If you want to see an opinion that, though still not perfect, genuinely shows a "libertarian streak" with respect to the Commerce Clause, look at Justice Thomas’s concurrence in United States v. Lopez. Then contrast it with what Alito wrote.
Alito and Free Speech
Mr. Somin continues:
Additionally, Alito has taken important libertarian positions on free speech issues. In Saxe v. State College Area School District (2001), he concluded that anti-harassment rules should not be allowed to infringe on free speech in a case where a public school anti-harassment code was used to forbid expression of some students’ religiously based opposition to homosexuality. He has also written opinions protecting commercial speech, notably in Pitt News v. Pappert, where he struck down a ban on paid alcohol advertisements in student newspapers. Expansive definitions of “harassment” and restrictions on commercial speech are two of the most important threats to free expression today. Libertarians have every reason to welcome this aspect of Alito’s jurisprudence.
The first opinion here has little to do with the libertarian concept of free speech — i.e., the idea that you can say what you like on your own private property. Instead, it involves a typical battle over speech on government property.
It is perfectly respectable, of course, to say that as long as the government owns property on which people can speak, it shouldn’t discriminate based upon viewpoints. On the other hand, I’m not sure all libertarians would be willing to go all the way with this idea, and agree with the ACLU that NAMBLA should be allowed to hold meetings in public libraries — as, incidentally, it has, thanks to some judges’ ideas on its First Amendment rights.
Regardless of your views on that, are speech restrictions on government property one of the "most important threats to free expression today"? What about the many worse ways in which government stifles speech on private property?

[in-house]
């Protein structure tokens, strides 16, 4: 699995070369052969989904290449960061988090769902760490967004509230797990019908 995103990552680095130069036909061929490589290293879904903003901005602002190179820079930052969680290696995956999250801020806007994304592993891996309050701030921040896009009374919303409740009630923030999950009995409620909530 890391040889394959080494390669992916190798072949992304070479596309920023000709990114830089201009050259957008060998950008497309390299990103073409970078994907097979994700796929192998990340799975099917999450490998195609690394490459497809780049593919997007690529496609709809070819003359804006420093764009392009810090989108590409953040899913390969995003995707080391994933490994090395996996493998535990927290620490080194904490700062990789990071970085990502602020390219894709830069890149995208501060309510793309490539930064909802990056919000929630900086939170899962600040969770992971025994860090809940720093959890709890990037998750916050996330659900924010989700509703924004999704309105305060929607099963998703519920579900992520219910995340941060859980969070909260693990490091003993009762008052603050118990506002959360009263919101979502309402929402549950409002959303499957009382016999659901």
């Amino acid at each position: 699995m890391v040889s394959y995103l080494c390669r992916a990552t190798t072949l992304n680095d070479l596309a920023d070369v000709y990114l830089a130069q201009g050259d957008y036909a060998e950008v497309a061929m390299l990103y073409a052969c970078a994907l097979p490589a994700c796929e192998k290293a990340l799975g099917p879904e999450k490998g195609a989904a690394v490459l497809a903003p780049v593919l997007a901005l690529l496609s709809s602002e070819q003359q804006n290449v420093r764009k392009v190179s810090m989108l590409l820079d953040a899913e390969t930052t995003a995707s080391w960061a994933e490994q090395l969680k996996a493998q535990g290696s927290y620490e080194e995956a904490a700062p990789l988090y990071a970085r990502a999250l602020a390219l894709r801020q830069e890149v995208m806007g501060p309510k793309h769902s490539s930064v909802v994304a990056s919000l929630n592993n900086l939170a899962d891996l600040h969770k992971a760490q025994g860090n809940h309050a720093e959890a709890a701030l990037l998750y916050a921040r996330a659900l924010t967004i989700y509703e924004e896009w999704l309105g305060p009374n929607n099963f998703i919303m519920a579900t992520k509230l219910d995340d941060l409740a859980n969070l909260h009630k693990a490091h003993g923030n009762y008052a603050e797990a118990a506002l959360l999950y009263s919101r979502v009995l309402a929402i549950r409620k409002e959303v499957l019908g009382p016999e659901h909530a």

The Pitt News case, I will concede, appears to reach an appropriate libertarian conclusion about commercial speech (ignoring, for the moment, that once again Alito favors federal power over the states).
Well, so what? So Alito has one or two good free-speech cases. So do all judges — we have, after all, a rather liberal First Amendment. Do one or two such cases a "streak" make? If so, where is Professor Somin’s article on John Paul Stevens’s "libertarian streak"?
Alito and Immigration
Alito showed some libertarian leanings in a key immigration case. In Fatin v. INS (1993), he wrote an opinion holding that an Iranian woman could be entitled to refugee status based on the Iranian government’s oppression of women and on her support for women’s rights. Fatin was not a constitutional case, and was partially based on deference to agency judgment. Still, Alito embraced a more expansive vision of refugee rights than is accepted by many conservatives, and advocated a broad definition of asylum rights for victims of gender-based persecution.
Mr. Somin’s summary of Fatin omits one critical fact: Alito sent the woman back to Iran! I’m not sure what aspect of the decision’s dicta pleases Somin so much, but I like this quote from it:
Here, while we assume for the sake of argument that requiring some women to wear chadors may be so abhorrent to them that it would be tantamount to persecution, this requirement clearly does not constitute persecution for all women.
Yes, some women might really hate being forced to wear chadors, but you look like you can take it, so back you go! And notice that he carefully says, in the above quote and elsewhere in the opinion, that he accepts the premise that this could be persecution only "for the sake of argument."
In fairness, I probably would have reached the same conclusion as Alito in this case, because the law requires an extremely high level of deference to a deportation decision. Indeed, in this instance, my problem is not with Judge Alito so much as with Mr. Somin, for giving a phony impression of what happened in the case and suggesting that there was something libertarian about it when, as far as I can tell, there was not, in either outcome or reasoning.
Judge Alito has an unusually lengthy history of judicial opinions and other writings from which we can form ideas about his view of the law. From all of this, Professor Somin has taken a tiny handful of cases to make his case that Alito has a "libertarian streak" — and, as we have seen, even most of those cases provide no evidence for any such claim.
I won’t speculate as to why an ostensibly libertarian organization would want to get behind Judge Alito, or anyone George W. Bush would consider worthy of the Supreme Court, let alone stretch so far to do so. They, of course, can waste their time and efforts however they like — I’m rather confident that Alito will be confirmed with or without their help.
I only hope no one is taken in by their campaign, and moved to spend their own resources supporting this unmistakably statist judge on the bogus premise that doing so will somehow advance liberty.